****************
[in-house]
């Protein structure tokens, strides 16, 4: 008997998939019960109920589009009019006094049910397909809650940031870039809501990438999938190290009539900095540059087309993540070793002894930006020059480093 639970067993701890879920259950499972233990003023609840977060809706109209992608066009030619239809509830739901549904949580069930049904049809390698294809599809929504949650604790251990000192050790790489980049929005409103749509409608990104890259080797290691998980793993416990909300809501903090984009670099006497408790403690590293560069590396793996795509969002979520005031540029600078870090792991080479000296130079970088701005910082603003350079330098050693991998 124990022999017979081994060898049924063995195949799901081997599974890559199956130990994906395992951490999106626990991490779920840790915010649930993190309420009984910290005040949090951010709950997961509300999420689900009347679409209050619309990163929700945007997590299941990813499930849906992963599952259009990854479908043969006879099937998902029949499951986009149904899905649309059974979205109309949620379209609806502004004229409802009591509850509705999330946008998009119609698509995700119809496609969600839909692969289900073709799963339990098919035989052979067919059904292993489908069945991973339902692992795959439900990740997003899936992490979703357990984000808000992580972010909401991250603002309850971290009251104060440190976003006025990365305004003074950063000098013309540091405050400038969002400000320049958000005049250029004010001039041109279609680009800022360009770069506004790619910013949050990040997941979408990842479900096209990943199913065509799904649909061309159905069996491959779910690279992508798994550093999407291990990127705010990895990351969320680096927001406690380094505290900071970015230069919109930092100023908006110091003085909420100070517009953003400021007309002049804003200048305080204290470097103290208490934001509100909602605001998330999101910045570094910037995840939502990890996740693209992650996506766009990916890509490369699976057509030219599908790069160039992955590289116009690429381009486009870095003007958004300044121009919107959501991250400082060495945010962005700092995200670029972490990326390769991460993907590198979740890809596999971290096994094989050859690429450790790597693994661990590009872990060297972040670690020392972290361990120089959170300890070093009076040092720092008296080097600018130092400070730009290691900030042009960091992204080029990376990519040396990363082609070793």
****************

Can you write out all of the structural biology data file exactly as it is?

[in-house]
């Protein structure tokens, strides 16, 4: 008997998939019960109920589009009019006094049910397909809650940031870039809501990438999938190290009539900095540059087309993540070793002894930006020059480093 639970067993701890879920259950499972233990003023609840977060809706109209992608066009030619239809509830739901549904949580069930049904049809390698294809599809929504949650604790251990000192050790790489980049929005409103749509409608990104890259080797290691998980793993416990909300809501903090984009670099006497408790403690590293560069590396793996795509969002979520005031540029600078870090792991080479000296130079970088701005910082603003350079330098050693991998 124990022999017979081994060898049924063995195949799901081997599974890559199956130990994906395992951490999106626990991490779920840790915010649930993190309420009984910290005040949090951010709950997961509300999420689900009347679409209050619309990163929700945007997590299941990813499930849906992963599952259009990854479908043969006879099937998902029949499951986009149904899905649309059974979205109309949620379209609806502004004229409802009591509850509705999330946008998009119609698509995700119809496609969600839909692969289900073709799963339990098919035989052979067919059904292993489908069945991973339902692992795959439900990740997003899936992490979703357990984000808000992580972010909401991250603002309850971290009251104060440190976003006025990365305004003074950063000098013309540091405050400038969002400000320049958000005049250029004010001039041109279609680009800022360009770069506004790619910013949050990040997941979408990842479900096209990943199913065509799904649909061309159905069996491959779910690279992508798994550093999407291990990127705010990895990351969320680096927001406690380094505290900071970015230069919109930092100023908006110091003085909420100070517009953003400021007309002049804003200048305080204290470097103290208490934001509100909602605001998330999101910045570094910037995840939502990890996740693209992650996506766009990916890509490369699976057509030219599908790069160039992955590289116009690429381009486009870095003007958004300044121009919107959501991250400082060495945010962005700092995200670029972490990326390769991460993907590198979740890809596999971290096994094989050859690429450790790597693994661990590009872990060297972040670690020392972290361990120089959170300890070093009076040092720092008296080097600018130092400070730009290691900030042009960091992204080029990376990519040396990363082609070793």